The Ohio House of Representatives unanimously passed Senate Bill 150 (SB 150) which would require farmers to take certification courses to apply fertilizer. The certification requirements would apply to all farmers fertilizing 50 acres or more.
Proponents of the bill say farmers are causing algae problems in Lake Erie and other area lakes by misapplying fertilizer. They assert forcing farmers to take courses on fertilizer application will reduce algae in the lakes. The bill does not apply to the application of manure.
The Ohio Senate will likely vote on the bill in May.
Farmers Cooperated with Legislators
Tony Seegers, director of state policy for the Ohio Farm Bureau, said farmers recognize the public expects them to be good stewards of the environment. Seegers said the Farm Bureau worked with legislators crafting the bill.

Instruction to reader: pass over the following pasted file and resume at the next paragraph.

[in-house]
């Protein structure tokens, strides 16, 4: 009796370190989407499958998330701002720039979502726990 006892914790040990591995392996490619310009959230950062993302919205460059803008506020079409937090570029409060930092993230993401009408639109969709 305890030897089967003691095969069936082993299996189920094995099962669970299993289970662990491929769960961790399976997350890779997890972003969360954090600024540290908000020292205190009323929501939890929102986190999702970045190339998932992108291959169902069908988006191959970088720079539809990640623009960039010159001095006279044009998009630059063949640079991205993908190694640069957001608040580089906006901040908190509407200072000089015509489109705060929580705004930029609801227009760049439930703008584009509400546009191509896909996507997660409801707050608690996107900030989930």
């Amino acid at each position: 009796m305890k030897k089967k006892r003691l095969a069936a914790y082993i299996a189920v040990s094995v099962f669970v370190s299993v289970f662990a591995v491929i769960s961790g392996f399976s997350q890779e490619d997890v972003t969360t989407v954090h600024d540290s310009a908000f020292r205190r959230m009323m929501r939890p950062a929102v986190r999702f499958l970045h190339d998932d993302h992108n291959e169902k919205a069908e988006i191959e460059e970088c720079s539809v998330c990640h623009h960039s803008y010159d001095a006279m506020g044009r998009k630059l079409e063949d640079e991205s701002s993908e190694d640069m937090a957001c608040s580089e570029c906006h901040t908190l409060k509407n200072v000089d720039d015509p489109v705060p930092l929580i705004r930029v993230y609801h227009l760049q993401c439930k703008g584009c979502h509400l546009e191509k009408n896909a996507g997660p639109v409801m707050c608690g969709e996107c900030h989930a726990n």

“We worked closely with lawmakers and made sure SB 150 had an educational component within the bill. As a result, farmers will learn the Four Rs: Right place, right amount, right source, and right time,” said Seegers.
“No one likes to be regulated, but this bill contains similar requirements that already exist in the pesticide application bill. It also protects farmers who are certified to apply fertilizer from frivolous lawsuits,” he explained.
Farmers Not Sole Contributors
Tadd Nicholson, executive director of the Ohio Corn and Wheat Growers Association, said farmers are willing to take extra steps to safeguard the environment, but it is also important to recognize other contributors to algae blooms.
“It is a big step for the farmers to be regulated, but it's worth noting that one sector alone will not be able to solve this problem,” said Nicholson. “It has got to be all hands on deck, with other sectors involved as well.”
“It is hard to think that farmers would intentionally do something to harm the land they work by putting phosphorus runoff in lakes. That's where the educational aspect of the certification comes in, educating them in the Four Rs. We have to ask: How are we going to increase the amount of food we produce while protecting the environment?” Nicholson observed.
Kenneth Artz (firstname.lastname@example.org ) writes from Dallas, Texas.